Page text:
MONTREAL, Nov. 10 /CNW Telbec/ - The Commission des droits de la personne et des droits de la jeunesse (Québec Human Rights Commission) urges the city of Montréal to repeal two municipal by-laws that target the homeless, and recommends that the Montréal police (SPVM) change its institutional standards and policies that have a discriminatory impact on people living on the streets.
In an opinion The judiciarization of the homeless in Montréal: A case of social profiling, published today in Montréal, the Commission makes 14 recommendations to the different levels of governments and to the Montréal police in order to counter the social profiling of people living on the streets, and outlines detailed proposals for a policy on homelessness.
"We must fight homelessness without fighting against the homeless. We cannot solve this problem by simply handing out tickets," said Gaétan Cousineau, President of the Commission.
The Commission's report states that people living on the streets in Montreal are victims of social profiling which contravenes the Quebec Charter of Human Rights and Freedoms.
The Commission calls on the city of Montreal to repeal the Ville-Marie borough's by-law closing its remaining 15 parks that were still open at night and the sections of the by-law prohibiting dogs in the Émilie-Gamelin park and in Viger Square, two parks where street people congregate.
The SPVM standards and policies describing the presence of the homeless as "disturbing" and "causing insecurity" must be amended because they make people living on the streets designated targets for police monitoring and surveillance.
The Commission has been working with community groups and municipal officials on the issue of homelessness since 2004. It participated in the three-party taskforce which led to the implementation of a number of initiatives, such as the creation of a specialized legal aid clinic and the setting up of the Équipe de médiation urbaine. The task force also found that the issue of large numbers of tickets for minor offences affected the homeless in particular, and lead to imprisonment in a high percentage of cases. This finding prompted the Commission to examine to what extent the municipal by-laws and their application are consistent with the Charter.
In the view of the Commission, the excessive use of the courts to deal with the homeless is the result of targeted police practices aimed at removing them from the public space, rather than a neutral and impartial enforcement of the law.
The Commission demonstrates that the homeless are victims of social profiling when for example, they are ticketed for minor offences that are rarely, if ever, punished by the police when committed by other citizens such as: jaywalking or lying on public bench or yet, when they are ticketed repeatedly - five times in one day - for obstructing traffic.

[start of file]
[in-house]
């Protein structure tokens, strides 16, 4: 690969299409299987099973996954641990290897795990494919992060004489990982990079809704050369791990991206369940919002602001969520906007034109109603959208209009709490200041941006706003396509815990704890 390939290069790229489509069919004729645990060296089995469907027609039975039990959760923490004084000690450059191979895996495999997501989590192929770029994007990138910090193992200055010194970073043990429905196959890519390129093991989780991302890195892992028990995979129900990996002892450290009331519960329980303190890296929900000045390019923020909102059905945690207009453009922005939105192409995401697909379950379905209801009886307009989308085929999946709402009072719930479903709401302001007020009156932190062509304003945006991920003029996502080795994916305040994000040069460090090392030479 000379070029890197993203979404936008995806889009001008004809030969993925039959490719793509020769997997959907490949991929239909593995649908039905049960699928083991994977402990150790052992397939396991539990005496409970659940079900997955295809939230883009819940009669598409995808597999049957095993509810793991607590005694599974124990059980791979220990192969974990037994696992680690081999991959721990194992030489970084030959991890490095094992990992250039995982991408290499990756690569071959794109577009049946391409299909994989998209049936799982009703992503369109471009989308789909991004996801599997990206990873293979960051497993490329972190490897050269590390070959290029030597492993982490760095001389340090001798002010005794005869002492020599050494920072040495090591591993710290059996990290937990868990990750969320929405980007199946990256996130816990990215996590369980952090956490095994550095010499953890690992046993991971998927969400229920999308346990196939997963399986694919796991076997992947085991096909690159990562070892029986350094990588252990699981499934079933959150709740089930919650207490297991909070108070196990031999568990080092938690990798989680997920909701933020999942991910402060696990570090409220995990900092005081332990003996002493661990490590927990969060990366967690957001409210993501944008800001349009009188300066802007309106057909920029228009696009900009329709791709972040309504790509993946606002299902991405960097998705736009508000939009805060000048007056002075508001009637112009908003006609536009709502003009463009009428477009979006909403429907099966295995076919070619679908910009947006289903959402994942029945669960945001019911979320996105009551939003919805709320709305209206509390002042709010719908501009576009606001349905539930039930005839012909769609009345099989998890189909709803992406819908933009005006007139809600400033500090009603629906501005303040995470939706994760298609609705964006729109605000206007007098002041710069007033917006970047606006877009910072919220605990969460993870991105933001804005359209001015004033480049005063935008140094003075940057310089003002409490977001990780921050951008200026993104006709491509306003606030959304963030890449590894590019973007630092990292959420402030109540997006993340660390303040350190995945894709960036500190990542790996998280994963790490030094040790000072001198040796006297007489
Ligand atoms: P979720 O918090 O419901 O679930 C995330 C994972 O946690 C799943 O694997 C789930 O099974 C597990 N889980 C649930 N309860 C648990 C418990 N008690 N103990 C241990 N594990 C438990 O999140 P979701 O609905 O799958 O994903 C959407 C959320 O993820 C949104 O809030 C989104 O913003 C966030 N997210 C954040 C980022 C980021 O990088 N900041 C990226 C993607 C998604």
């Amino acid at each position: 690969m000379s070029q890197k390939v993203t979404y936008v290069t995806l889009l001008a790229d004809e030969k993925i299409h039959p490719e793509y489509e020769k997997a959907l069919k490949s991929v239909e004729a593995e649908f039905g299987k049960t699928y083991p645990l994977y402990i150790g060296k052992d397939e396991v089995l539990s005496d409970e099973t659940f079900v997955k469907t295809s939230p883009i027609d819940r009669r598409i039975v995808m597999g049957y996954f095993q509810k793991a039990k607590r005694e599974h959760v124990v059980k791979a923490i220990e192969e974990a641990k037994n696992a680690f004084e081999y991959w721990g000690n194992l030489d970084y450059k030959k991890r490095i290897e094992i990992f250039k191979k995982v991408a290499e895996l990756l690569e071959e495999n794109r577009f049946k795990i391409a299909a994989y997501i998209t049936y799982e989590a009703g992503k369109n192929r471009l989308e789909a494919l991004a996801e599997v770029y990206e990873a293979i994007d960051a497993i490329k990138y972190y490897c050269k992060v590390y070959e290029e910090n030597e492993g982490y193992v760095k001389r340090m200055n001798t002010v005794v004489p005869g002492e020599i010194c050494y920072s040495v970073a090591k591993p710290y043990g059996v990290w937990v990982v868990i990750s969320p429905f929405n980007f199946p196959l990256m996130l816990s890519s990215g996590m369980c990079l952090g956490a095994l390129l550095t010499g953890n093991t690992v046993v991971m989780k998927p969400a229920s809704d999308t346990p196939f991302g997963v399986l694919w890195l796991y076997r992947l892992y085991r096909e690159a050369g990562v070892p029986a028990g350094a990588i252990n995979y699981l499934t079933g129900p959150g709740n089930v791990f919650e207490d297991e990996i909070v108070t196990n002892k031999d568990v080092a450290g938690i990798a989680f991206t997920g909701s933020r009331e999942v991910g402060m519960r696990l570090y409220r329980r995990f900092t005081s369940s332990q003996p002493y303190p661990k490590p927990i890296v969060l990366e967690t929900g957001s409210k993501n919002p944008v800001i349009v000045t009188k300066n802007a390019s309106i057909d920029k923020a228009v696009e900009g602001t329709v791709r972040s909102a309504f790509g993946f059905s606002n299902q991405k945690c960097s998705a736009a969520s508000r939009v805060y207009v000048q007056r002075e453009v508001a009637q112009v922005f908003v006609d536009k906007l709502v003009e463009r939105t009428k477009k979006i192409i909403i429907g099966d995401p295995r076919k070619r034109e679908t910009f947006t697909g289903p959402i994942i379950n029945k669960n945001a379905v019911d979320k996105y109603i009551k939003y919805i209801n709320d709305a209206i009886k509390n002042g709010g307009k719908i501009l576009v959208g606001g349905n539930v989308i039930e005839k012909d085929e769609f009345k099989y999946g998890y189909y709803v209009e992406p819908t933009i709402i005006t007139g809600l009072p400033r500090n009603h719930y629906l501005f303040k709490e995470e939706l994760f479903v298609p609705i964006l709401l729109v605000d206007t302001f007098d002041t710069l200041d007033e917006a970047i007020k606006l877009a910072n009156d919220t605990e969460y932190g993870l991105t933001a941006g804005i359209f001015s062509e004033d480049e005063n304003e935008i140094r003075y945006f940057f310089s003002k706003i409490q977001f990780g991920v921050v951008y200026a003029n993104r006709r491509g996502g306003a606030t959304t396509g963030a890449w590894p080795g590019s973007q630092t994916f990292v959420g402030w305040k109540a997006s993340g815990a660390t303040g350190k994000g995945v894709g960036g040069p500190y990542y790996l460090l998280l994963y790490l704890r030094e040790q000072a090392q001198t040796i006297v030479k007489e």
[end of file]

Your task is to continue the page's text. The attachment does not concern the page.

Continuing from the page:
Although people living on the streets make up less than 1 % of the Montreal population, they received 31.6 % of the tickets issued by the police under municipal by-laws in 2004, and 20.3 % in 2005. The number of tickets issued annually to the homeless under municipal and STM by-laws jumped by 327 % between 1994 and 2005.
If, in the case of racial profiling, skin colour is the element that triggers police intervention, in the case of social profiling, the trigger is the visible signs of poverty or marginality, states the Commission's opinion.
The stigmatization of the homeless in SPVM standards and policies as well as the ensuing police profiling, undermines the rights of the individuals concerned to the safeguard of their dignity without discrimination based on social status.
In its groundbreaking report, the Commission recommends increased funding to build social housing and for programs supporting the social reintegration of street people. The Commission also urges the government to reinforce the Charter's economic and social rights as soon as possible to ensure the protection of society's most vulnerable groups, particularly the homeless.
"This document provides the framework that will allow all those who want to deal with homelessness to work together to implement sustainable solutions", said Mr. Cousineau.
The Commission's 14 detailed recommendations are attached.
The opinion, an executive summary and fact sheets on The judiciarization of the homeless in Montréal: A case of social profiling are available at www.cdpdj.qc.ca